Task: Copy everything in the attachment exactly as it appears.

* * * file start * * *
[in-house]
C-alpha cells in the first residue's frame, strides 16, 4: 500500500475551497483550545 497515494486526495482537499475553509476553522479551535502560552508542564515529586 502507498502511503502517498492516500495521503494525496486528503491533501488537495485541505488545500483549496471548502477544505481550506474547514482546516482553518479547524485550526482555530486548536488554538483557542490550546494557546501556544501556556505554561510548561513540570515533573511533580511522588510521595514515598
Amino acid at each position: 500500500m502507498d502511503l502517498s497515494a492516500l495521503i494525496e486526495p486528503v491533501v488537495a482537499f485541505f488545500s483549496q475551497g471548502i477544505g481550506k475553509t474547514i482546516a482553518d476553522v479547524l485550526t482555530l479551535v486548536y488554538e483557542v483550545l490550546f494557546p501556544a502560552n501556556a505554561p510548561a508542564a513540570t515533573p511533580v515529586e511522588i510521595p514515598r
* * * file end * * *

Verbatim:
[in-house]
C-alpha cells in the first residue's frame, strides 16, 4: 500500500475551497483550545 497515494486526495482537499475553509476553522479551535502560552508542564515529586 502507498502511503502517498492516500495521503494525496486528503491533501488537495485541505488545500483549496471548502477544505481550506474547514482546516482553518479547524485550526482555530486548536488554538483557542490550546494557546501556544501556556505554561510548561513540570515533573511533580511522588510521595514515598
Amino acid at each position: 500500500m502507498d502511503l502517498s497515494a492516500l495521503i494525496e486526495p486528503v491533501v488537495a482537499f485541505f488545500s483549496q475551497g471548502i477544505g481550506k475553509t474547514i482546516a482553518d476553522v479547524l485550526t482555530l479551535v486548536y488554538e483557542v483550545l490550546f494557546p501556544a502560552n501556556a505554561p510548561a508542564a513540570t515533573p511533580v515529586e511522588i510521595p514515598r